Saturday, December 15, 2012

Yglesias: The Cult of "Price Stability" Is Killing American Workers

From Slate MoneyBox:
The declining labor share of national income isn't the result of mysterious technological forces; it's the result of policy choices, specifically macroeconomic stabilization policies. Specifically the idea that the thing that macroeconomic policy ought to stabilize isn't output or employment but inflation—which is to say wages.

You often hear members of the central banking establishment allude to the "hard won" battle against inflation in the early 1980s. But the battle was in fact won very quickly and decisively. And not coincidentally, since the victory the labor share has tended to steadily decline as seen above.
Question: If labor share has been trending down since 1980, how come we still have inflation? Prices should have been not only stable, but falling.

Answer: There is something other than labor cost that is pushing prices up.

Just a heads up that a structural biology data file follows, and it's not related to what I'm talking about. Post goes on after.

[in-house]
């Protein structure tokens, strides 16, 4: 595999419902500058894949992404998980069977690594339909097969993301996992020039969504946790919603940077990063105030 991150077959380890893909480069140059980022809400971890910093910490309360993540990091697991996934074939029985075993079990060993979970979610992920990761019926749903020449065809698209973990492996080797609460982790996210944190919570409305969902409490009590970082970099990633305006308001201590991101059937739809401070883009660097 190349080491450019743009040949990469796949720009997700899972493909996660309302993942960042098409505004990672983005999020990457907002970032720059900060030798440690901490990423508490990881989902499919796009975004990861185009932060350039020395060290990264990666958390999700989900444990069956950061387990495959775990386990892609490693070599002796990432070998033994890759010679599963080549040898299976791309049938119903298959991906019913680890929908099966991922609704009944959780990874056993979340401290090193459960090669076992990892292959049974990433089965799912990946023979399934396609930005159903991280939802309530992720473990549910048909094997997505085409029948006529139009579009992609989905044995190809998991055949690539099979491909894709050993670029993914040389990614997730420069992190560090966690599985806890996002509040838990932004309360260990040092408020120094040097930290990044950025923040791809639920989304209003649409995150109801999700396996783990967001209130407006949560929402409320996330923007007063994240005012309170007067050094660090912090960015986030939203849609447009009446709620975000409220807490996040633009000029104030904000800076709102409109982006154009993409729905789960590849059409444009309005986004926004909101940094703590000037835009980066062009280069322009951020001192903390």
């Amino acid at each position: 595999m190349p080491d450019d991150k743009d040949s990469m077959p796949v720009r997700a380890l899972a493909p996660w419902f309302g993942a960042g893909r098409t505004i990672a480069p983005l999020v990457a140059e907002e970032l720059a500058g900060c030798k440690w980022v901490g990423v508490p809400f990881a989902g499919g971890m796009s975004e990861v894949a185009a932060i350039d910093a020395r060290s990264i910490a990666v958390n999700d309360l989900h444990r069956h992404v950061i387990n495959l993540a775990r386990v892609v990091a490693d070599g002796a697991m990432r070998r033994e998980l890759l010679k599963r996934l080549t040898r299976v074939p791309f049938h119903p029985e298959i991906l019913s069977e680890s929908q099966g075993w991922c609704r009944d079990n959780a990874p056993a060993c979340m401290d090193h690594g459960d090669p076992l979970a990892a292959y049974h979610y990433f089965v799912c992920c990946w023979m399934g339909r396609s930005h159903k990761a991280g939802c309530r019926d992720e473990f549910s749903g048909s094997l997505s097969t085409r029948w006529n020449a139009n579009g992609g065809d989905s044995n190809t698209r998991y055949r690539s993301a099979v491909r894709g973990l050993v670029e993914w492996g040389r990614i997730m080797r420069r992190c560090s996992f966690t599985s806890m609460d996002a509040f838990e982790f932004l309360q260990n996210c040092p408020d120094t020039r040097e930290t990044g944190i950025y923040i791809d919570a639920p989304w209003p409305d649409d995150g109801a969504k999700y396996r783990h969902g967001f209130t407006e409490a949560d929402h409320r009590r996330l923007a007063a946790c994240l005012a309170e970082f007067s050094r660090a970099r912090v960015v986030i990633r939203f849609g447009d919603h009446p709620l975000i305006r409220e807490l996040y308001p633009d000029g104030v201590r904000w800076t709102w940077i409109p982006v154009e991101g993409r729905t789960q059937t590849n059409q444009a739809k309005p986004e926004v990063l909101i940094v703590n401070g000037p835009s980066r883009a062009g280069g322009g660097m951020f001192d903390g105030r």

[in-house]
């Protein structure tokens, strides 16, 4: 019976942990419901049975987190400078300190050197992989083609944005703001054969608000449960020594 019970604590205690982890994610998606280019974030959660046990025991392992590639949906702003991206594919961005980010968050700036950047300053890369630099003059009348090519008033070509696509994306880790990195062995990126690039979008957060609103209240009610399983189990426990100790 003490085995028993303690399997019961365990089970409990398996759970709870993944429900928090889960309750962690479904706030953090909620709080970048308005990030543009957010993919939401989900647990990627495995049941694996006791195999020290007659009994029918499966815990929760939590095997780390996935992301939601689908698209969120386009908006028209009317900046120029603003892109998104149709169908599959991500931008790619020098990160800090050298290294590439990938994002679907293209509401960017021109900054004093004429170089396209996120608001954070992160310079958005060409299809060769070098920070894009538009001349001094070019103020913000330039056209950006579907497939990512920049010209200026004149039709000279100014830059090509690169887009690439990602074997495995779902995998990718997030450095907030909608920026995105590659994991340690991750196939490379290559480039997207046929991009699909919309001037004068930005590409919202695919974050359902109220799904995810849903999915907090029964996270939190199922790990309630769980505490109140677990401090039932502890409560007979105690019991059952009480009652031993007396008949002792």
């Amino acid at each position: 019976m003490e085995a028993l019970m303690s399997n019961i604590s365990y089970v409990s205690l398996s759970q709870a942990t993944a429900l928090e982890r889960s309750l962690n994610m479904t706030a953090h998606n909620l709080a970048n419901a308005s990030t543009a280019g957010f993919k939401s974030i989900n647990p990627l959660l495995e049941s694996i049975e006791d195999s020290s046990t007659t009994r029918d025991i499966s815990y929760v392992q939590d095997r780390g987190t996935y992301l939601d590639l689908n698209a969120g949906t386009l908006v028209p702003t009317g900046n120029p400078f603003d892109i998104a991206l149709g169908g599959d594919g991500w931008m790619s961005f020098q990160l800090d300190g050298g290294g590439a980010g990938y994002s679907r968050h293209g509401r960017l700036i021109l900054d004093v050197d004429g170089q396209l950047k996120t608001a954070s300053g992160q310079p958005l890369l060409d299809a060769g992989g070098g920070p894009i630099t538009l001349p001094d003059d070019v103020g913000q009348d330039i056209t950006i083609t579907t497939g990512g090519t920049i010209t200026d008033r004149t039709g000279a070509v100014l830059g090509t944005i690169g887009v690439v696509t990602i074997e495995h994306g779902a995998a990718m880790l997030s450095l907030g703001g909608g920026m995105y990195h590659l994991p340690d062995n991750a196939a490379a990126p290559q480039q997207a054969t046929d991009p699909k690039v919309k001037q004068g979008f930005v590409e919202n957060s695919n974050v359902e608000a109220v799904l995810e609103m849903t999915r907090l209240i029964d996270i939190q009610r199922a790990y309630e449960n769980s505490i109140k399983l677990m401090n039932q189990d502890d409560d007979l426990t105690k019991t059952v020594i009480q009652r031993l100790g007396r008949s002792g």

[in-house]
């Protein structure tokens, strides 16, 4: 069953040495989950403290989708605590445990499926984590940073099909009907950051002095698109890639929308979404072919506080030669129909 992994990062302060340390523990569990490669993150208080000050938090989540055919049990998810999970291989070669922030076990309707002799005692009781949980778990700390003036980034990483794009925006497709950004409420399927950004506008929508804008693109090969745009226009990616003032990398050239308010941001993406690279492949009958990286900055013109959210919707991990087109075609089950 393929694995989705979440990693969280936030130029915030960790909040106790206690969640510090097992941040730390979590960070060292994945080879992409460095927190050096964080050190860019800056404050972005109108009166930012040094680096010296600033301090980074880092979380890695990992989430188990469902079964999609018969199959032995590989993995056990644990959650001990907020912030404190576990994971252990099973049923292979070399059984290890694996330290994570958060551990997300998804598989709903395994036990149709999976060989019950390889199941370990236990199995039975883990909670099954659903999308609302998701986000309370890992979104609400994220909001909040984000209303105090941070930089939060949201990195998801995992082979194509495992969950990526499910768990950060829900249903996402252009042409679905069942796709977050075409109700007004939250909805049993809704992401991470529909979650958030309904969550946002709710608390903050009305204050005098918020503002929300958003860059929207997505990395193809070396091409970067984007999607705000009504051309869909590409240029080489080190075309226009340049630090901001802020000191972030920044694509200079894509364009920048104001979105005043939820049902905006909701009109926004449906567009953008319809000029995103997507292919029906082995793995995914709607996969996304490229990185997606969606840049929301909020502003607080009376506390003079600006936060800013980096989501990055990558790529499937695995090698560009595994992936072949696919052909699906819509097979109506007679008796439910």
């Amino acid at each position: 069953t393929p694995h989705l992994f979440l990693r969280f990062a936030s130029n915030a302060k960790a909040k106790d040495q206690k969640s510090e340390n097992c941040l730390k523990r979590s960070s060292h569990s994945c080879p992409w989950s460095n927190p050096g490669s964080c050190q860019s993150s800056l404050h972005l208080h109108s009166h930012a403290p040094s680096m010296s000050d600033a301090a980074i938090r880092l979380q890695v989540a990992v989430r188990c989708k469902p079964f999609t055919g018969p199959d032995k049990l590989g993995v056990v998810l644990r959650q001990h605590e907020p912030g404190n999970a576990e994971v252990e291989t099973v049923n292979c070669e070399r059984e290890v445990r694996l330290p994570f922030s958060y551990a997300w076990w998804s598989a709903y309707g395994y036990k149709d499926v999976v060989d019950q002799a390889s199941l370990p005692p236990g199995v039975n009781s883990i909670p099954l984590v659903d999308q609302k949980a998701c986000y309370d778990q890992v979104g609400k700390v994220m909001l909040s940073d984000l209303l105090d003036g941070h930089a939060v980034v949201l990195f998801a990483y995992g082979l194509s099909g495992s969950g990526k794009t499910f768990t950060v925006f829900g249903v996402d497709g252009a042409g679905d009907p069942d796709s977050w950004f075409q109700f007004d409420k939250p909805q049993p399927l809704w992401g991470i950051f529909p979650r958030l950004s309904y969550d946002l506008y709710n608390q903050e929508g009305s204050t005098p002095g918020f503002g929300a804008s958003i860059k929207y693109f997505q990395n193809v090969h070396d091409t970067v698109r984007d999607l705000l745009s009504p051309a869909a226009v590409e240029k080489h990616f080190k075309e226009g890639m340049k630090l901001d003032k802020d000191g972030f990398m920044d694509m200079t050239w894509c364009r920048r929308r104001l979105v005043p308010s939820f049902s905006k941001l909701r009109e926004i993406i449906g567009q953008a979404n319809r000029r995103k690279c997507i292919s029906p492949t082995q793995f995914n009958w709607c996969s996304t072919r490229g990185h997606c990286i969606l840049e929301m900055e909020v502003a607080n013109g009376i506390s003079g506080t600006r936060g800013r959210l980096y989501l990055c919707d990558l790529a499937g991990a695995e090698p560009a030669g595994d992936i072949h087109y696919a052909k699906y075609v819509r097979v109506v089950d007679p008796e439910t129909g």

What's that? There was no inflation for the past 30 years, you say?

Oh right, right, right.

Well, the good thing is that from facts in evidence -- specifically, the declining labor share -- it is clear that labor is not to blame for inflation.

I push this thought back to the 1970s when inflation was raging and wages did better at keeping up with it. In those days, wages were keeping up or, at least, not falling so far behind. But they were not then either the driving force behind inflation.

Oh, wages were blamed for inflation, sure. But that's not the same thing.

What is the same is the "something else" -- other than wages -- that led to increasing wage demands during the Great Inflation and remains the cause of inflation today, when wages are clearly not the driving force.

The "something else" is cost. Specifically? The cost of finance.

// Update

Related post: "One for You, Three for Me"

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